If you actually ask for help from your friends, family, or loved ones then they will most likely direct you towards professional treatment services of some sort. They may also direct you to an AA or NA meeting as well, but most people will recognize a need for inpatient rehab. At the very least they should make some phone calls, ask some questions, and find out what would be the best place for you to get the help that you need.

It may depend a bit on what substances you are addicted to, but most people will need to go through a medical detox. Certainly for substances like alcohol, going through detox is the safest route because not doing so can be a health risk. Certain other drugs can be risky as well if you avoid detox.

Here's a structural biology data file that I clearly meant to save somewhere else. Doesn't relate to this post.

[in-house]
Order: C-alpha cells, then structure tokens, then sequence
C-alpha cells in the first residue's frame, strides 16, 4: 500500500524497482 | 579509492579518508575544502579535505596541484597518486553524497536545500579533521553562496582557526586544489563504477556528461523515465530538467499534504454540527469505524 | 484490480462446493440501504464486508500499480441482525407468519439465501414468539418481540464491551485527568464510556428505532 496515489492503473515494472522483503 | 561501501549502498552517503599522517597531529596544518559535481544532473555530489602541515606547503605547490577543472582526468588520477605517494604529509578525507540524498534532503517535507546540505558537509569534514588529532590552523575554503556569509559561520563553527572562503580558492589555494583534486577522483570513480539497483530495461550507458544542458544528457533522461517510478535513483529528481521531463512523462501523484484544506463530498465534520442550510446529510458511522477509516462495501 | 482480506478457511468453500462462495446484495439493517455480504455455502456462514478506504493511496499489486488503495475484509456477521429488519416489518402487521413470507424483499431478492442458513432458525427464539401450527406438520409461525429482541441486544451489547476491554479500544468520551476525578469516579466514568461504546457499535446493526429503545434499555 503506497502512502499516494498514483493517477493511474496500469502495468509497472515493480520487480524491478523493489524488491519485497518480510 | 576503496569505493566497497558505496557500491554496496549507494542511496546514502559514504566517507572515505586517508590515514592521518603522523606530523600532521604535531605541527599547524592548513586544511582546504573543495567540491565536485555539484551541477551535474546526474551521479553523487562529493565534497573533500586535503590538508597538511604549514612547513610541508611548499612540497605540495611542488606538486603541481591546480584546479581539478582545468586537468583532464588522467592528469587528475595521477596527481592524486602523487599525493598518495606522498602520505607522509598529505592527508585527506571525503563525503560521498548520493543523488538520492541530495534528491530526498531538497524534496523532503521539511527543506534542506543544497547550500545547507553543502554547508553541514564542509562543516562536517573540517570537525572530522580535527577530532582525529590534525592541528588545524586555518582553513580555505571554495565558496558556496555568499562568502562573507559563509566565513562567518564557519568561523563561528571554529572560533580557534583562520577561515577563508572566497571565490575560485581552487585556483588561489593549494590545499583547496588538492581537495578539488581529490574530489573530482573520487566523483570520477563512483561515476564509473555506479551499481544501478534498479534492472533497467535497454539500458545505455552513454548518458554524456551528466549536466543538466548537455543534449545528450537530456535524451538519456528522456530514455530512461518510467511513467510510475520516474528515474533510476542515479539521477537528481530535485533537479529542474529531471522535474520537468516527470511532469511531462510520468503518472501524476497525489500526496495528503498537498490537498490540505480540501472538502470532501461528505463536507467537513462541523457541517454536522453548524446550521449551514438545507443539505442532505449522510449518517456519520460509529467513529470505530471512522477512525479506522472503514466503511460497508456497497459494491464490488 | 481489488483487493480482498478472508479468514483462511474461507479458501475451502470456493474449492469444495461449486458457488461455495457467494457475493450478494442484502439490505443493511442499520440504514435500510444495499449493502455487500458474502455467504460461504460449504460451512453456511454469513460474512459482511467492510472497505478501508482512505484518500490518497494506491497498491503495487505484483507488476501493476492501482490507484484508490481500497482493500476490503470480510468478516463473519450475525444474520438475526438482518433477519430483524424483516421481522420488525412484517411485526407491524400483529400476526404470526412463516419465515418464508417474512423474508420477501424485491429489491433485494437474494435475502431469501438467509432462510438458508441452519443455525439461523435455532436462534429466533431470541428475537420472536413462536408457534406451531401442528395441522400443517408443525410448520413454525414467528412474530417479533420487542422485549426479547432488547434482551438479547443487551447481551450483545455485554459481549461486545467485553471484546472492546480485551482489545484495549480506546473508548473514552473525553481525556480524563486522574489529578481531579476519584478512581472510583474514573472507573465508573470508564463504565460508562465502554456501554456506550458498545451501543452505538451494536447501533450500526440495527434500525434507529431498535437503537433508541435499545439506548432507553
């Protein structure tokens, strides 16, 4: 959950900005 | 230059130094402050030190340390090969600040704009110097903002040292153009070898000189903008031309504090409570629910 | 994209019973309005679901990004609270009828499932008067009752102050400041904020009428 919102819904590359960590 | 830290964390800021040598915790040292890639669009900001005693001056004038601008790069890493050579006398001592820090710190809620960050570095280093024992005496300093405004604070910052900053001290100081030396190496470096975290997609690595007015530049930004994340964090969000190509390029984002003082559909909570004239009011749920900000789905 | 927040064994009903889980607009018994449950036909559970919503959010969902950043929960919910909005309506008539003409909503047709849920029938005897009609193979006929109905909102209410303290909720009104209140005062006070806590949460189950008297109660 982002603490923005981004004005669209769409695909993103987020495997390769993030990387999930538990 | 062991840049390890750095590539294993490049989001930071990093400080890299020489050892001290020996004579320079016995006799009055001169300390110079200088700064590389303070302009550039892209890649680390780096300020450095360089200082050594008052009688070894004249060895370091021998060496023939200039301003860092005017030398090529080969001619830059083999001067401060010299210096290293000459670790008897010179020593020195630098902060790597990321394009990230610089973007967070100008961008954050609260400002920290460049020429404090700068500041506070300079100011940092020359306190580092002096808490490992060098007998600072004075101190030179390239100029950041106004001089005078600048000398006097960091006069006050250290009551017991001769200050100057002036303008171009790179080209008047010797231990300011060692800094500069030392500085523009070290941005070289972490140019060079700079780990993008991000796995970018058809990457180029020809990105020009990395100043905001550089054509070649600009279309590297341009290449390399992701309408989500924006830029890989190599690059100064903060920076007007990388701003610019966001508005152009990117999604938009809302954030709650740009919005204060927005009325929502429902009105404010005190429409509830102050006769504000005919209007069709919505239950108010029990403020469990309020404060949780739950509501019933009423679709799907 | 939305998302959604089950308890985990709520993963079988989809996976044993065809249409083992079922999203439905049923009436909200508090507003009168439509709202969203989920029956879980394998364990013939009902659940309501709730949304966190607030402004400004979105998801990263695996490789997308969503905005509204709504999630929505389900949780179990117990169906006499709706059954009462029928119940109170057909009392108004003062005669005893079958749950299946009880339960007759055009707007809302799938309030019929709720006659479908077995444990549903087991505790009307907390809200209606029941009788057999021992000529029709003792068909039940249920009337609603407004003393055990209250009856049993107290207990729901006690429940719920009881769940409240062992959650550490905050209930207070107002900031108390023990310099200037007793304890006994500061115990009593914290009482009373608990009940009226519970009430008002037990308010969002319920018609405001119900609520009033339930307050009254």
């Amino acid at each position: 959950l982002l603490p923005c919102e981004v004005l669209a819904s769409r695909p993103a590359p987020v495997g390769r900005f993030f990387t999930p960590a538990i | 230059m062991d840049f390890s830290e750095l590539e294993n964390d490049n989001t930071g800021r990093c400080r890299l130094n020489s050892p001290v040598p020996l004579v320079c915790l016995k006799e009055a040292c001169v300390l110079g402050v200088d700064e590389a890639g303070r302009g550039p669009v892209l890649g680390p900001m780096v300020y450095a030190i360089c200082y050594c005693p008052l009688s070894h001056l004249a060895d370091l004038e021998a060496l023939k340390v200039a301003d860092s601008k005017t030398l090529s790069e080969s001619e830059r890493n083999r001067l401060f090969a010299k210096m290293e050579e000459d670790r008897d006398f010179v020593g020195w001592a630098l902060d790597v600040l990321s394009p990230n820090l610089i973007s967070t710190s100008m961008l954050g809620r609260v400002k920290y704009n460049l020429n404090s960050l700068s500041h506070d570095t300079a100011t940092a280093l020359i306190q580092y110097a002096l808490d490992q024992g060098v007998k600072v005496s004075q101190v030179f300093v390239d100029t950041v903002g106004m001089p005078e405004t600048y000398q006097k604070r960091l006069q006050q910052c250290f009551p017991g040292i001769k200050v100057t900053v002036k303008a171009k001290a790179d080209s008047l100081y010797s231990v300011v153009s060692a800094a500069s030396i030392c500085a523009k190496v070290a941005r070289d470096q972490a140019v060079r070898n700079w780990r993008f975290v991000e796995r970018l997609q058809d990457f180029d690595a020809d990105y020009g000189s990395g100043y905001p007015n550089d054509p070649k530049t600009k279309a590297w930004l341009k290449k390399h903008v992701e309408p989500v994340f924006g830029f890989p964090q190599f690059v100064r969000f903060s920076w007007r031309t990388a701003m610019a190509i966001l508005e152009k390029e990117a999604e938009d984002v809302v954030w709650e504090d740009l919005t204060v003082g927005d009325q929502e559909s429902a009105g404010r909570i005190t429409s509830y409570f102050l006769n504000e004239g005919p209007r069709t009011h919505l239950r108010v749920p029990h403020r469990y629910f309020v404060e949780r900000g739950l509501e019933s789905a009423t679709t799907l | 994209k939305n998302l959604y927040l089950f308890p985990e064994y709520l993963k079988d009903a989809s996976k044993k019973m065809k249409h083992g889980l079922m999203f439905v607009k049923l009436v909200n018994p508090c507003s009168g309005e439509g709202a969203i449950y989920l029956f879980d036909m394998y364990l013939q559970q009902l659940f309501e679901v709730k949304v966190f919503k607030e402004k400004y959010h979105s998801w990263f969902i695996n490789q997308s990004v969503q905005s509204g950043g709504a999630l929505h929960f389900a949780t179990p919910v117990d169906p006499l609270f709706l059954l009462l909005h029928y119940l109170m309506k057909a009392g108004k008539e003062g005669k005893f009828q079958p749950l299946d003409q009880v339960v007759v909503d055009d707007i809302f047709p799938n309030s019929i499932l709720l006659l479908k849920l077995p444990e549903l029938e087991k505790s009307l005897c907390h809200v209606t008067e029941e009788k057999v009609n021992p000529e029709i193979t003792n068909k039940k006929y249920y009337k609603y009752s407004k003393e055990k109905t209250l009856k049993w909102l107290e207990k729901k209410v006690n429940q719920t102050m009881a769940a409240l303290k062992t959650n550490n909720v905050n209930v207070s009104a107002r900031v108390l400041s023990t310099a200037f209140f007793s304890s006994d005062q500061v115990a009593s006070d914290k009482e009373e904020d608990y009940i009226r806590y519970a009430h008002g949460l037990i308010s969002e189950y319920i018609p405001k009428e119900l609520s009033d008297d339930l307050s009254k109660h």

So you can expect that most families or friends will make some phone calls and attempt to get you into a treatment center. You can also expect that you might have to wait a few days, depending on your situation and your funding. How you pay for treatment is an entire issue in itself, and can be a problem in some cases. If you do not have private insurance then you might still be eligible for rehab services, it all just depends on your unique situation, where you live, and so on. The best approach is to just get on the phone and call up a rehab and see what is available, what you need to do, and how you might be funded for treatment. In some cases you may qualify for funding that you did not know you were even eligible for. Obviously the rehabs want to help people (that is why they exist!) and so they will do whatever they can to figure out how to get you the help that you need. Unfortunately, rehab is not free and there is no way that it ever could be. It has a cost and that cost has to be paid. So just be aware that treatment does, in fact, have a cost to it, and so securing funding for rehab may become an issue at some point. Hopefully in your case it is not an issue and you can get whatever help is recommended to you without any problems.